Ultrasound Evaluations of Cervical Length in Preterm Labor
Abstract & Commentary
Synopsis: In women with threatened preterm labor, sonographic measurement of cervical length helps distinguish between true and false labor.
Source: Tsoi E, et al. Ultrasound Obstet Gynecol. 2003;21(6):552-555.
I realize that many of my latest OB/GYN Clinical Alert submissions have had a heavy flavoring of ultrasound, and I had promised myself to head in another direction this month. However, unfortunately (or, I hope, fortunately) a paper popped up in Ultrasound in Obstetrics and Gynecology that I feel is of such value that I should pass it on immediately.
Tsoi and colleagues studied 216 patients presenting with regular painful contractions between 24 and 36 weeks. A simple transvaginal ultrasound evaluation of cervical length (CL) was accomplished on admission. Management of these patients was based on the desires of the responsible physicians who were blinded to the results of the CL exams.
Forty-three patients had cervices of less than 1.5 cm and 16/43 (37%) delivered within 7 days of admission. Of those with short cervices, delivery occurred within 7 days in 6/14 (42%) on tocolytics and 10/29 (35%) who were managed expectantly.
Most importantly, only one of 132 patients with CL of more than or equal to 1.5 cm delivered within 7 days, and she was on tocolytics.
Comment by John C. Hobbins, MD
Threatened preterm labor has remained one of the most vexing unsolved problems in obstetrics. Recent investigation has been directed toward identifying the patients most benefiting from current methods of tocolysis.1,2 On one hand, randomized clinical trials have failed to show a benefit to most tocolytics tested. On the other hand, most patients enrolled in these trials were undoubtedly not in labor to start with, and perhaps the tocolytics tested were not really given a fair chance to succeed.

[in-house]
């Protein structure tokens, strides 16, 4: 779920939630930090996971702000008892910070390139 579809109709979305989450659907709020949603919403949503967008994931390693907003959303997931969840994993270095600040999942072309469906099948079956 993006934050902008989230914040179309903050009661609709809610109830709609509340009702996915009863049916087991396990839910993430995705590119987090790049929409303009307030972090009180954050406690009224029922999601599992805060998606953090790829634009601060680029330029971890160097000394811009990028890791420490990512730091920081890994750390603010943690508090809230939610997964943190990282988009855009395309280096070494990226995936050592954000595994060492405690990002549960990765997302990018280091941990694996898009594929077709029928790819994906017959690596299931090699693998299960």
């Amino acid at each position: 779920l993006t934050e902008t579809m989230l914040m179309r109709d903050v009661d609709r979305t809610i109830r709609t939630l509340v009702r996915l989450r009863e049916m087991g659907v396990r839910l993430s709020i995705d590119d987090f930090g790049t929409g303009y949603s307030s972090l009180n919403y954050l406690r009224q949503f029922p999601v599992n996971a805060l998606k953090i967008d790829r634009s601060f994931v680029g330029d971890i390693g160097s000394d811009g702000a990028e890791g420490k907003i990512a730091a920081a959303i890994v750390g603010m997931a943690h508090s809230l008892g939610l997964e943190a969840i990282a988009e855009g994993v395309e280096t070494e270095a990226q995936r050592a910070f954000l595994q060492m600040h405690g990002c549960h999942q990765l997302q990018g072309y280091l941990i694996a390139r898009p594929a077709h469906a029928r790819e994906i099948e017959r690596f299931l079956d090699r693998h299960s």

As pointed out in a previous OB/GYN Clinical Alert, fetal fibronectin has the potential to separate true from false labor, and the beauty of the test is in its high negative predictive value, which exceeds 99%.3 The only drawbacks are its expense, the short delay for the results to return, the logistics of sampling before a digital exam is done, and, frankly, the inability of clinicians to trust the results enough to lay off the use of tocolytics, with all their inherent morbidity, when a negative result comes back.
Now we have one study that strongly suggests that a simple ultrasound evaluation of CL can identify the patient with a very low likelihood of delivering within 1 week of the examination, while allowing us to concentrate only on the ones that are at greatest risk of early delivery.
Our policy will now be to send the fetal fibronectin to the laboratory when the cervix is less than 1.5 cm to see if the results will affect the predictive value in those at greatest risk. It is also hoped that investigations will cone down on those with short cervices when testing the worth of current tocolytics through randomized trials.
Dr. Hobbins is Professor and Chief of Obstetrics, University of Colorado Health Sciences Center, Denver.
1. Bergelin I, Valentin L. Ultrasound Obstet Gynecol. 2003;21:556-563.
2. Pardo J, et al. Ultrasound Obstet Gynecol. 2003;21: 464-466.
3. Hobbins JC. OB/GYN Clinical Alert. 2001;18(5):33-35.